Tomorrow the modern warfare state has a holiday to commemorate the ghastly events that followed on European “discovery” of the American continents.

We come together today by choice to re-purpose this holiday, and to honor the original inhabitants of North America and their deep wisdom about stewardship of the earth's natural resources. Today we celebrate Indigenous People's Day on our final event of the 30 Day Care-a-Van to Bring Our War $$ Home and put them to work.

Today we stand in solidarity with the people, mostly young adults, who have poured into public spaces to demand an end to rule by for-profit corporate government. #OccupyMaine is going strong – some of us visited them yesterday in Monument Sqaure, Portland. #OccupyAugusta is gaining strength – on Oct 15 people will gather in Capitol Park near the State House with the same demand. #OccupyWallSt and #Occupy Washington DC have received international press coverage, and that coverage has spread our demand – the demand to Bring Our War $$ Home – literally around the world. A giant pink banner with the BOW$H slogan was the backdrop for Russia TV's coverage, and a contingent holding a BOW$H banner marched proudly past Al Jazeera's reporter in Washington DC on Oct 6.

Thank you activists for spreading this message of hope so far beyond the borders of our beloved state of Maine!

This is an auspicious time for people to come together and affirm the vision of a world they would want the grandchildren and great grandchildren to inherit.

Let me reflect on another development of the Maine campaign to bring our war dollars home: connecting with college students around the state. The Care-a-Van kicked off with a grassroots media event organized by WERU Community Radio and held at Unity College. Many students walked away from that event wearing a t-shirt with one of five fantastic bow$h images created at various campaign Draw-a-thons over the last two years. The Care-a-van visited Umaine Farmington for leafleting on student debt as compared with military spending. It visited Bowdoin College for a teach in on Afghanistan. There a young man said, I am a freshman here at Bowdoin. My parents lost our home because my sister has leukemia and the medical bills were huge. I stood in front of the bank that repossessed our home in Mass. And a policeman told me I couldn't stand there without paying $50 for a permit from the town. The young man said to those in attendance at Bowdoin, we freshmen sit around and talk all the time, about how something is terribly wrong in this country. We don't know what to do.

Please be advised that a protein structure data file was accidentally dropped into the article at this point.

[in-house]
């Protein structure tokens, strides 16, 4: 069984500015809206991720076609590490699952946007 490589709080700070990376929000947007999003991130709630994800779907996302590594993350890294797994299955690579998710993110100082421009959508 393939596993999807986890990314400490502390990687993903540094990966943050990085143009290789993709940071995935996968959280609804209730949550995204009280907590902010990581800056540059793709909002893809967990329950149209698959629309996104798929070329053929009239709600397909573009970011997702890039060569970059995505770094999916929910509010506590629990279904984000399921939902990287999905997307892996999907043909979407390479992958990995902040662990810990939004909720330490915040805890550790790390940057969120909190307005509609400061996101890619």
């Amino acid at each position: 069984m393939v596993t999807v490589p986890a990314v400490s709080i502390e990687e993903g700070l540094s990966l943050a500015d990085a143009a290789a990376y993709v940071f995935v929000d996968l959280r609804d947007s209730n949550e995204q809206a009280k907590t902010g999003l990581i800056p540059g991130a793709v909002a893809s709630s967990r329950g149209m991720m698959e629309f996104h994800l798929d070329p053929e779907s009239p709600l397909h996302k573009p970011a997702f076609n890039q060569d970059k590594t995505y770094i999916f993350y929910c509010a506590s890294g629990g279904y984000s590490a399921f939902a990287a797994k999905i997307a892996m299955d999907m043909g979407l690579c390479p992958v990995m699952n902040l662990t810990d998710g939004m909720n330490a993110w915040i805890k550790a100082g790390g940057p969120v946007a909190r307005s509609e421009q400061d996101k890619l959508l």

I told him, talking to other people about what's wrong is the first step. And you are doing that right now. I was terribly sad for his family, but I felt overjoyed that the Care-a-Van had created an opportunity, a space, for him to bring his story into the public conversation.

The Care-a-Van went to Umaine Orono last week. A peace action group on campus met up with Care-a-Van organizers and helped leaflet before a talk by Prof. Doug Allen. Yesterday two of those student organizers turned up in Monument Square to connect with the General Assembly of #OccupyMaine. It was exciting when Jessi Clement turned to me yesterday and said, So I have a statement I brought that I wanted to make. Let's use the people's microphone I said. I had already seen her practice using the mike. She was still a little shy. I said, I will stand right beside you. Then Bethany Louisos of the Free Change collective in Portland stood right beside Jessi on the other side. And Jessi called out

Mike Check.
(audience response)

We are not lacking

in the dynamic forces

needed to create

the future.

We live immersed

in a sea of energy

beyond all comprehension

But this energy

in an ultimate sense

is not ours by domination

but by invocation

we must believe

that we are care for-profit

and guided by

these same powers

that brought us into being”

Thomas Berry

Jess then taught us a mudra, a hand gesture from the Hindu tradition, a particular mudra that gives strength to though and matter, and is used to put more force behind plans for the future. I would be happy to share it with anyone who is interested today after our program concludes.

This is an auspicious time for people to come together and affirm the vision of a world they would want the grandchildren and great grandchildren to inherit.